Natchez Trace Parkway Staff and Visitors Identify Gravesite of Formerly Enslaved Person from the Mount Locust Plantation

NATCHEZ, MS – With the help of volunteer researchers, Natchez Trace Parkway (Parkway) staff members have identified the gravesite of Paris Martin, who was an enslaved person at the Mount Locust Plantation before the Civil War. Paris Martin’s final resting spot was unknown to Parkway staff until this summer when local genealogy researchers joined the search for his burial location.

After learning about Paris Martin’s story through a Parkway Facebook post, a dedicated group of users combed through online and archival sources to find clues to Paris Martin’s final resting place. One visitor went so far as to pull Paris Martin’s death certificate, which was on file at the Mississippi Department of Archives and History in Jackson, MS. His death certificate proved to be the clue that broke the case open, listing Jefferson Chapel as Martin’s place of burial. A few days later, Parkway staff members confirmed the location of Martin’s gravesite and identified his worn but still present government veteran’s headstone.

Paris Martin was one of over 100 enslaved persons held in bondage at the Mount Locust Plantation before the Civil War. During the war, Martin escaped from slavery and joined the 50th United States Colored Troops (USCT) in Natchez, Mississippi, in July 1863. He survived the war and was discharged from the United States Army in 1866. He returned to live in Jefferson County, Mississippi, near Mount Locust until he died in February 1917. He was buried at Jefferson Chapel AME Church in Church Hill, Mississippi, just a few miles from the Parkway and Mount Locust.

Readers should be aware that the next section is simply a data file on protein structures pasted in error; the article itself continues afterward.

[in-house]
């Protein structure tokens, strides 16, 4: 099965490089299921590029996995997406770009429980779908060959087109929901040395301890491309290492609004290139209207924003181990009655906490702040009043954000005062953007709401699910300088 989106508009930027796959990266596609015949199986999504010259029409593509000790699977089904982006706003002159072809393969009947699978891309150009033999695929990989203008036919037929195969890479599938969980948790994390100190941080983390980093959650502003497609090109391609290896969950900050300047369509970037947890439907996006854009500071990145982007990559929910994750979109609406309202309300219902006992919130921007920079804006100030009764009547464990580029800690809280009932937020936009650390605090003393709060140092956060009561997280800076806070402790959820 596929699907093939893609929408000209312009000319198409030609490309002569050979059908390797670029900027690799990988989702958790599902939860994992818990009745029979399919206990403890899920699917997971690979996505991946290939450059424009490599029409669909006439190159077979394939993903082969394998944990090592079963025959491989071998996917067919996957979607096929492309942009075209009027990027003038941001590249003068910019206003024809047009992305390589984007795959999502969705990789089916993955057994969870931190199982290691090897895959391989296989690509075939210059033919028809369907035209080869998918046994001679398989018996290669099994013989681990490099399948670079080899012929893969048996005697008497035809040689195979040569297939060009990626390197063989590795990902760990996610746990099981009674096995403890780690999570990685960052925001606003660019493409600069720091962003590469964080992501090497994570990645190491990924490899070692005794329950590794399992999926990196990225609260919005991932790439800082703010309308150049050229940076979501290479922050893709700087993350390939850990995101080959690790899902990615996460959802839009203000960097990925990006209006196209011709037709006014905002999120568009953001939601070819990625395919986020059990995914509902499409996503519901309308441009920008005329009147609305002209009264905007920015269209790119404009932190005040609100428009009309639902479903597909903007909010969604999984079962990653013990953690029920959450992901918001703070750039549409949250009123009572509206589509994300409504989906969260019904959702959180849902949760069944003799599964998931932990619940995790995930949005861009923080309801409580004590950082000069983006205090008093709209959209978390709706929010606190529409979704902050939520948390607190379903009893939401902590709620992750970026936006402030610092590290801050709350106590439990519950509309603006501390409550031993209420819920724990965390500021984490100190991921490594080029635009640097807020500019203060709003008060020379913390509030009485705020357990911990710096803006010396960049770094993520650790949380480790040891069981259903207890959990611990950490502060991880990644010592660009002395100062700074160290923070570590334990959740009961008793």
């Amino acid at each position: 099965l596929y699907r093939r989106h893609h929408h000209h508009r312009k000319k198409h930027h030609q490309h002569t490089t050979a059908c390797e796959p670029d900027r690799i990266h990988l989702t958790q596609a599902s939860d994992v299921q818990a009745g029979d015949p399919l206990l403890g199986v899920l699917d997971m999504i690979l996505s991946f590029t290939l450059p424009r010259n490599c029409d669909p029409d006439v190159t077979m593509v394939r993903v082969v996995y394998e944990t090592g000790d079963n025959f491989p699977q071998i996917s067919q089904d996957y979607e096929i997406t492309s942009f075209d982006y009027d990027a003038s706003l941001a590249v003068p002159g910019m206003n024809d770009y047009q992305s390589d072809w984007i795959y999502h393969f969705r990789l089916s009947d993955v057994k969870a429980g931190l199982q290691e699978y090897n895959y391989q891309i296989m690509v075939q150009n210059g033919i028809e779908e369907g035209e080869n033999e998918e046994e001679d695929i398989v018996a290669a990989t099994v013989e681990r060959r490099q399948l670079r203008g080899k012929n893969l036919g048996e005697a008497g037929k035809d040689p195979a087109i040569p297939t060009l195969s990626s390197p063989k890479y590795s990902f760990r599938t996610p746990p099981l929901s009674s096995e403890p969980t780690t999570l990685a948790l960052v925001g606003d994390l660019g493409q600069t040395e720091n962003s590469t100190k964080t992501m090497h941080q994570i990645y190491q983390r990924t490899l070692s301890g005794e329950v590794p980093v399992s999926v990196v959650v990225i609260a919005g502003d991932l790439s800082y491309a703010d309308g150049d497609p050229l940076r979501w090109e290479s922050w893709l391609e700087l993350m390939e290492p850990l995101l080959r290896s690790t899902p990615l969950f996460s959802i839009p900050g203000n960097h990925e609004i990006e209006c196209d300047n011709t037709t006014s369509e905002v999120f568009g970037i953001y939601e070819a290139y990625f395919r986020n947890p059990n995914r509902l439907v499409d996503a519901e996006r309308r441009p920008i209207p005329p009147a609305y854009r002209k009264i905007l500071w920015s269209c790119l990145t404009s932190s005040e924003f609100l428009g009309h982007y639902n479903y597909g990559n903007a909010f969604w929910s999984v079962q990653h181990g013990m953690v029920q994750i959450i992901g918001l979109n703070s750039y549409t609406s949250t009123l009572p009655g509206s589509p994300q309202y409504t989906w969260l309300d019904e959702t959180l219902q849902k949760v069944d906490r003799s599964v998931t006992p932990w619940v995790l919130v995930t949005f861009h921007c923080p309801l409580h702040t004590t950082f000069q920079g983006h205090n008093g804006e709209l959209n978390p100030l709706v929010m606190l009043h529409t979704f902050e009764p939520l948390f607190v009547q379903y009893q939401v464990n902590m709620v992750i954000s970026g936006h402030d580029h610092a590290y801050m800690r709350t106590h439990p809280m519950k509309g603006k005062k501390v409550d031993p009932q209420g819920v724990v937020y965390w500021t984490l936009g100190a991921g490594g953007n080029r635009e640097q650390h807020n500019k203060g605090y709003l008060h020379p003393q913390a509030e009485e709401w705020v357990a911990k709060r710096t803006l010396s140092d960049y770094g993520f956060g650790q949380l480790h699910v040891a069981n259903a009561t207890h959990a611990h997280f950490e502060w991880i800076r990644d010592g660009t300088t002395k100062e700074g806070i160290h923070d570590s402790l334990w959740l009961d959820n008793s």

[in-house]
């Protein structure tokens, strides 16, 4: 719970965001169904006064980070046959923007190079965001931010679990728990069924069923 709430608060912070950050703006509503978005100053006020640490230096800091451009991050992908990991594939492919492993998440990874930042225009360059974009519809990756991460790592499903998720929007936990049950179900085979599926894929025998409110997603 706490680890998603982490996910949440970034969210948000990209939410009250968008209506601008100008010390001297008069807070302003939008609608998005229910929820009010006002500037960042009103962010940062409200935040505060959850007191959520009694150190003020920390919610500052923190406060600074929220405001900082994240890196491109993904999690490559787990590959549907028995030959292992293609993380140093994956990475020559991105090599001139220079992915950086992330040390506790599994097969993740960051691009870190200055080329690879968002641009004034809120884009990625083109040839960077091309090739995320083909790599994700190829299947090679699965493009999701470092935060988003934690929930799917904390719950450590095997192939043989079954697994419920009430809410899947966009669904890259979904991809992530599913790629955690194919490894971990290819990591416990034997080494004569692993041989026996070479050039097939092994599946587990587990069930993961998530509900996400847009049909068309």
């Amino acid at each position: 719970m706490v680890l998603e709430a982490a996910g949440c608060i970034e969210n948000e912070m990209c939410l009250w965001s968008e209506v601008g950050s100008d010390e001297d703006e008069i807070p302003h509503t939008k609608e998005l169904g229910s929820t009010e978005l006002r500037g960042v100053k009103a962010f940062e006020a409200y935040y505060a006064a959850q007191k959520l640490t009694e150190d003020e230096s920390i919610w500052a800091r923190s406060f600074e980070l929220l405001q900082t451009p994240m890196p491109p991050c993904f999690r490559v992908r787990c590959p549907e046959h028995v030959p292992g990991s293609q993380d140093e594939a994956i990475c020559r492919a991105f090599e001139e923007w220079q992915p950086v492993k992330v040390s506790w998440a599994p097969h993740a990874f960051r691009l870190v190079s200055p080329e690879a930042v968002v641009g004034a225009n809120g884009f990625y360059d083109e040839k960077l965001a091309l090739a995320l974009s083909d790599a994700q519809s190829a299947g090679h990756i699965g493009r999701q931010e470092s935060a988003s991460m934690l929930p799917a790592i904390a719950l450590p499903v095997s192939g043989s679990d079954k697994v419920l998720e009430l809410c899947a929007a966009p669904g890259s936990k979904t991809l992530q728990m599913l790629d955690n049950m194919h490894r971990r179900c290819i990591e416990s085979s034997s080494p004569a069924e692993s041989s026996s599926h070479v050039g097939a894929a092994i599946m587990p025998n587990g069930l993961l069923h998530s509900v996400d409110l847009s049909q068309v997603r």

Jefferson Chapel AME Church was founded in the years just before the Civil War by Reverend George White to serve the large local enslaved population. After the Civil War, the church prospered as many formerly-enslaved persons from the surrounding area, including several from the Mount Locust Plantation, joined the congregation and celebrated their newly won freedom. Although membership and participation have waxed and waned in the intervening 150 plus years, Jefferson Chapel still has a dedicated, albeit smaller, congregation. Jefferson Chapel holds regular services on the first Sunday of the month; Reverend Emma Scott officiates.

The search to find more about Paris Martin and the enslaved people who lived at Mount Locust continues. Soon, Parkway staff members hope to reach out to descendants of the Martin family who still reside in the local area. Paris Martin is just one of several slaves connected to the Mount Locust Plantation that park staff members have been researching. Several former slaves who later served with the USCT during the Civil War have been identified, including Paris Martin’s brother, Anthony Martin; his final resting place remains unknown.

Interested visitors can follow the story and help research more about the enslaved people of Mount Locust by accessing the Parkway’s Facebook page at facebook.com/NatchezTraceParkwayNPS. Join in the conversation there or email the Mount Locust site lead, Park Ranger Jacob Dinkelaker (jacob_dinkelaker@nps.gov), who continues to coordinate the ongoing research.

Mount Locust Inn and Plantation are located at milepost 15.5 on the Parkway near Natchez, Mississippi. It is open to the public Thursday through Sunday from 9:00 am to 4:30 pm.

www.nps.gov